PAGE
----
While it is likely that you have heard at least one sermon on how to think in a Christian way about sex, and the requirements of church budgets make money an annual topic, chances are you have never a sermon on how to be stewards of cultural power.
—Culture Making, p.226
Still, the data from nearly every survey suggest that young Americans want to get married. Eventually. That makes sense. Our Creator clearly intended for male and female to be knit together in covenantal relationship. An increasing number of men and women, however, aren't marrying. They want to. But it's not happening. And yet in surveying this scene, many Christians continue to perceive a sexual crisis, not a marital one. We buy, read, and pass along books about battling our sexual urges, when in fact we are battling them far longer than we were meant to. How did we misdiagnose this?
The answer is pretty straightforward: While our sexual ideals have remained biblical and thus rooted in marriage, our ideas about marriage have changed significantly. For all the heated talk and contested referendums about defending marriage against attempts to legally redefine it, the church has already ceded plenty of intellectual ground in its marriage-mindedness. Christian practical ethics about marriage—not the ones expounded on in books, but the ones we actually exhibit—have become a nebulous hodgepodge of pragmatic norms and romantic imperatives, few of which resemble anything biblical.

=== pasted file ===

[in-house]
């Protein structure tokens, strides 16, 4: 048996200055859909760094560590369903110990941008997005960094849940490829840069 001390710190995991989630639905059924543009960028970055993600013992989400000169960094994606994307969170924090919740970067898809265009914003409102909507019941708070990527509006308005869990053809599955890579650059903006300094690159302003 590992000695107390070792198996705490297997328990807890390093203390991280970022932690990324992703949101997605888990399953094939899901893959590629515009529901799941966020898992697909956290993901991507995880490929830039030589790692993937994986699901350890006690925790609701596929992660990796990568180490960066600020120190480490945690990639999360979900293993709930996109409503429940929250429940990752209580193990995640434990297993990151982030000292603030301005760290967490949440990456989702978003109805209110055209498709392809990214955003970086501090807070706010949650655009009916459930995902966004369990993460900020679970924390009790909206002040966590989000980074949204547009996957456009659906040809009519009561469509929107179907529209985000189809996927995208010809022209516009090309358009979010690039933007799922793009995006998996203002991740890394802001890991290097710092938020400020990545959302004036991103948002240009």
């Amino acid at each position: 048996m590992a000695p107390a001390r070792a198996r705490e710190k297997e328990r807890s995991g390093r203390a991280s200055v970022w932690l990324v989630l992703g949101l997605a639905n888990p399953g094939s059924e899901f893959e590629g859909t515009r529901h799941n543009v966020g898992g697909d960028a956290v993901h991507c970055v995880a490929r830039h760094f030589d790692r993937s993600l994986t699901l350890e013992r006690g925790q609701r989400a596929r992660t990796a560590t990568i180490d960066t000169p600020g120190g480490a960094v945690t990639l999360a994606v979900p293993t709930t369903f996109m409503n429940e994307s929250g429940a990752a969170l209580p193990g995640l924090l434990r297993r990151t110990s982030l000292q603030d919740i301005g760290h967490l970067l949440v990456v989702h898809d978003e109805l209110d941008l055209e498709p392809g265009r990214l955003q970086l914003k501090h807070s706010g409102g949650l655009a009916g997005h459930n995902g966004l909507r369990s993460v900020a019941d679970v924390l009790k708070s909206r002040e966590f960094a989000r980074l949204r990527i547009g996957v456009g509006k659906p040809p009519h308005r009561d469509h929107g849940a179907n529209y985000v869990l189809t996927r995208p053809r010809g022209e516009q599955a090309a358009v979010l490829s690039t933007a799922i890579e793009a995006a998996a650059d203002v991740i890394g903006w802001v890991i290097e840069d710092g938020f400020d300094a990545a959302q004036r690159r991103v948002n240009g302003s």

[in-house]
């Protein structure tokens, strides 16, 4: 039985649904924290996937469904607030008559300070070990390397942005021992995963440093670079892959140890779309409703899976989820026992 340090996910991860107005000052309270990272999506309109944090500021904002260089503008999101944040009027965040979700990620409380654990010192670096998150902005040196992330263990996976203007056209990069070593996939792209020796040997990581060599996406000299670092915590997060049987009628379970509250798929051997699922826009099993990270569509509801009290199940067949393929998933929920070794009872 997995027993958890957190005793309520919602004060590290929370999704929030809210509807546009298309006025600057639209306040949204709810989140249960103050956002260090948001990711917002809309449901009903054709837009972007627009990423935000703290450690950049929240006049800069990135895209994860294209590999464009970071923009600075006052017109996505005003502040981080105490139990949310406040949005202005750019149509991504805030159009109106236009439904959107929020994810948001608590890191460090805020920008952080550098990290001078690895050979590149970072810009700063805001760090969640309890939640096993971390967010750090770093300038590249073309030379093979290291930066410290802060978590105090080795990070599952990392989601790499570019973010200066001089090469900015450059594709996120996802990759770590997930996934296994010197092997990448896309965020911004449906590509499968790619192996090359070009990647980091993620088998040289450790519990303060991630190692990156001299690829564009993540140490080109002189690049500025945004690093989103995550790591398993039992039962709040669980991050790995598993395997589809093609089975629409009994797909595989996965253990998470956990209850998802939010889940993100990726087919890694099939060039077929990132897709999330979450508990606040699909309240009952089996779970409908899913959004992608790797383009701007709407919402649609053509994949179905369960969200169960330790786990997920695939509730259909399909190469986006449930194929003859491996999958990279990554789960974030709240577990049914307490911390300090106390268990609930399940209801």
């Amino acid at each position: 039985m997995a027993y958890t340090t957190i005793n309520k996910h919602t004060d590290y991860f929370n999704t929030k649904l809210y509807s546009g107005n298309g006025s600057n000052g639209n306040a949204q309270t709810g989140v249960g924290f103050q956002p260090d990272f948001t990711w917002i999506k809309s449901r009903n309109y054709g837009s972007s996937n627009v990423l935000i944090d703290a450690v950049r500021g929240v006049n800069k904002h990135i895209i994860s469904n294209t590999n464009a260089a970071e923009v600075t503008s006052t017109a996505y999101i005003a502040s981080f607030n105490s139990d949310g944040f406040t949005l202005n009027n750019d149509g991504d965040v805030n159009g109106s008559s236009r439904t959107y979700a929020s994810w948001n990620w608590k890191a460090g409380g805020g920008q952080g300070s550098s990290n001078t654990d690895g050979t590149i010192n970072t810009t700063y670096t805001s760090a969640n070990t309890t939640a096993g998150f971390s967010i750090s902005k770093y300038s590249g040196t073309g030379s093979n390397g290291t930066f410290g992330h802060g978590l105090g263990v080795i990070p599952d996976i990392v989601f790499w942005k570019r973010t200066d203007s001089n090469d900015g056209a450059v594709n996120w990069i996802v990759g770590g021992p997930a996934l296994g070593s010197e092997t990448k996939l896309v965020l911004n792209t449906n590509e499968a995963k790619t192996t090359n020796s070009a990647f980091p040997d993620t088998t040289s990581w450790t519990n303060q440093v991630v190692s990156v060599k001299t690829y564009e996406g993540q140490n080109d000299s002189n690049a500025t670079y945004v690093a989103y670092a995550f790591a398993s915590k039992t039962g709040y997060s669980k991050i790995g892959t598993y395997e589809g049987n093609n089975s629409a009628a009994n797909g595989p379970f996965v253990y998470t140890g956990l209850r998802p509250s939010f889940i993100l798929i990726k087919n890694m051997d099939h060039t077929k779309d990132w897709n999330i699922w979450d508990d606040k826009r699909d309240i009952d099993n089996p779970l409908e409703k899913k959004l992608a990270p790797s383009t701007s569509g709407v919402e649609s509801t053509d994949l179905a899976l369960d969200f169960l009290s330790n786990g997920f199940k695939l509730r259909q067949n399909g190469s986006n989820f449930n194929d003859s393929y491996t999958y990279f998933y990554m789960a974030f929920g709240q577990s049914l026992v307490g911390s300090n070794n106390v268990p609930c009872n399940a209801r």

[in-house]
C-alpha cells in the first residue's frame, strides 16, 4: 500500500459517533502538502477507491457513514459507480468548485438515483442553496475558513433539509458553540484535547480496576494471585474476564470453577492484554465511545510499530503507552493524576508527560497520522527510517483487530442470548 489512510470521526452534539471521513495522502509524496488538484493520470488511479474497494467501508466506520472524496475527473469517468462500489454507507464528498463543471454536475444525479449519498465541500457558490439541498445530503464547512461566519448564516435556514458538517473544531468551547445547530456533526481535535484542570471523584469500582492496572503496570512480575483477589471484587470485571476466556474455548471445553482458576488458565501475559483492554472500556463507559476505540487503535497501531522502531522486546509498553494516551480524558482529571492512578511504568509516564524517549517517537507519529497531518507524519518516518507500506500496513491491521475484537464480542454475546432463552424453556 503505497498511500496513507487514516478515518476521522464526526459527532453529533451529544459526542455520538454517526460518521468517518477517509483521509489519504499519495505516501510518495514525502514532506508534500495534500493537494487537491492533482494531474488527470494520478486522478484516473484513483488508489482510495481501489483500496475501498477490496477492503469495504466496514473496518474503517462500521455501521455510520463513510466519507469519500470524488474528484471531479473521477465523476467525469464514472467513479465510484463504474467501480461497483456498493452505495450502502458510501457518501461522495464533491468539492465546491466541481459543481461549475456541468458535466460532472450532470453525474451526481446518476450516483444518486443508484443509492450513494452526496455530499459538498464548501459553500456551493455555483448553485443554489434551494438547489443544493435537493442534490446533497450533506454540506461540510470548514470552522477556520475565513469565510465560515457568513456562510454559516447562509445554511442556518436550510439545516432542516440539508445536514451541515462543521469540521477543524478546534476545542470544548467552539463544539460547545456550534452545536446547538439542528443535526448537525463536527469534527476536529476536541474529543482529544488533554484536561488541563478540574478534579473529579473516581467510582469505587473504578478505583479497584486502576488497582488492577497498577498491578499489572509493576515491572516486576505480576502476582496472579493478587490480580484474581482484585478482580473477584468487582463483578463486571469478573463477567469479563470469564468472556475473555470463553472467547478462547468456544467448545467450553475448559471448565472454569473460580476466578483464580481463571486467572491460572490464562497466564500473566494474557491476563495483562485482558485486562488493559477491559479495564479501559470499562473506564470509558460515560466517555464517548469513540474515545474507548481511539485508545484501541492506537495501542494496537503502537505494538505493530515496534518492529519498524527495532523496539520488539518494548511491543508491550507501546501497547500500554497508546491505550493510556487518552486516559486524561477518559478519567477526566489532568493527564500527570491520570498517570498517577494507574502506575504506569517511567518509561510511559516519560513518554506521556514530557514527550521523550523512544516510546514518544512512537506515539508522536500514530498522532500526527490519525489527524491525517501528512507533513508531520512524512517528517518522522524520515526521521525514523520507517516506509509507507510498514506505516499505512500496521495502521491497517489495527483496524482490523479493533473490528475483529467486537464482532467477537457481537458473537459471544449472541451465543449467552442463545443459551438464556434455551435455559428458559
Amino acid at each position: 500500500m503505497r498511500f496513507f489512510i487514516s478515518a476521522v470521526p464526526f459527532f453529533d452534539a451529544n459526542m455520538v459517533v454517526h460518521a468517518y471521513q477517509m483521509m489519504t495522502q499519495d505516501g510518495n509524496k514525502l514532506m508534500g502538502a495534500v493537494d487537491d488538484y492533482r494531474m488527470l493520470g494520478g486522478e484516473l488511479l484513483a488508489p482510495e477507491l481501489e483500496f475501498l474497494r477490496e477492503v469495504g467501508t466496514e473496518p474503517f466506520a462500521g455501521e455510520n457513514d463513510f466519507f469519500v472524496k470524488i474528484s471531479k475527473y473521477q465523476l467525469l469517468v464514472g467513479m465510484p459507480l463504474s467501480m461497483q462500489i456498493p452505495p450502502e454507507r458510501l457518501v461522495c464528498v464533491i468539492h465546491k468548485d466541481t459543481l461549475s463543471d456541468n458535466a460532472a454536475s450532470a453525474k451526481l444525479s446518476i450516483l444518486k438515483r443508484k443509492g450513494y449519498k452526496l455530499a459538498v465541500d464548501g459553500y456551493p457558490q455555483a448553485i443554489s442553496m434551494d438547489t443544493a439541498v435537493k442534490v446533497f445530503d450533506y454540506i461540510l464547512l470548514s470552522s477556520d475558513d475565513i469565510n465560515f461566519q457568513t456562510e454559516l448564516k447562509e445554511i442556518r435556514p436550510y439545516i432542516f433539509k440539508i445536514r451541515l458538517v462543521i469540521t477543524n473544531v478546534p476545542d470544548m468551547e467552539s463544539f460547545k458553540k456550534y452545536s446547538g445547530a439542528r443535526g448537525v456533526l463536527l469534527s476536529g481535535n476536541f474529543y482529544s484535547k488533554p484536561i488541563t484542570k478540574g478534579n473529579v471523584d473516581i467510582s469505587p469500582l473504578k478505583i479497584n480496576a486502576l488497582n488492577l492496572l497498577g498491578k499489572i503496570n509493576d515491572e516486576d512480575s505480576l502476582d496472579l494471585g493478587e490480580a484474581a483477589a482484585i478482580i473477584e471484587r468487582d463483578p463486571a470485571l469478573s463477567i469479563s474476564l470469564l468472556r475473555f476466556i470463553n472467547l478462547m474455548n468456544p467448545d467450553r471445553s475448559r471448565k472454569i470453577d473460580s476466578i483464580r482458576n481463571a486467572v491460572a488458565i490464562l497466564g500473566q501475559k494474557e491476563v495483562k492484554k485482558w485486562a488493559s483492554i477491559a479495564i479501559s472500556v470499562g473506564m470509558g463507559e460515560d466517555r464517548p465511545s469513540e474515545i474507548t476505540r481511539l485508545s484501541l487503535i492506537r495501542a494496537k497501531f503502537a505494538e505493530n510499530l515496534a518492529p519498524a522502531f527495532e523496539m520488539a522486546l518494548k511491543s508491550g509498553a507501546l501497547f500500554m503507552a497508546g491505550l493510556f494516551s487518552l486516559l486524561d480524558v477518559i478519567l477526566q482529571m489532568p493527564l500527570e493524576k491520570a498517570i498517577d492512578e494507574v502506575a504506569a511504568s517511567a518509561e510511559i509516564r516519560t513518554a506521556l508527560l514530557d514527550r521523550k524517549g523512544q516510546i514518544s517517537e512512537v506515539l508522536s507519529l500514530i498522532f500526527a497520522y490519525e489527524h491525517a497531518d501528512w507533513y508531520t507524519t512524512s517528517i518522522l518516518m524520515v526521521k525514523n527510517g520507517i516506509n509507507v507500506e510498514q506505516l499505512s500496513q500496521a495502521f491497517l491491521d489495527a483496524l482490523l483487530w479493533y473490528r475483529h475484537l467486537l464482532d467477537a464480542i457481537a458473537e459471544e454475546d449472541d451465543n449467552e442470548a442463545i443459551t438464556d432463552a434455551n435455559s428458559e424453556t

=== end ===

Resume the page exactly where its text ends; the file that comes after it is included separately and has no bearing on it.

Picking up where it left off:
Phaedra Taylor abstained from sex until marriage. But she began researching birth control methods before she was even engaged, and by the time she married David Taylor, she was already charting her fertility.
Taylor, a fresh-faced 28-year-old who would blend in easily with South Austin bohemians, ruled out taking birth control pills after reading a book that claimed the pill could, in some cases, make the uterus uninhabitable after conception occurred. She viewed that as abortion, which she opposes.
“I just wasn’t willing to risk it,” she said.
Taylor wanted her faith to guide her sexual and reproductive decisions after marriage. Natural family planning felt like the best way to honor God, she said.
Update: See David Taylor’s response to the piece on his blog here. “After all these years of trying to get the Statesman to print something about the church and the arts in Austin I now have the honor of having a portion of my sex life on the front page.” You go, David!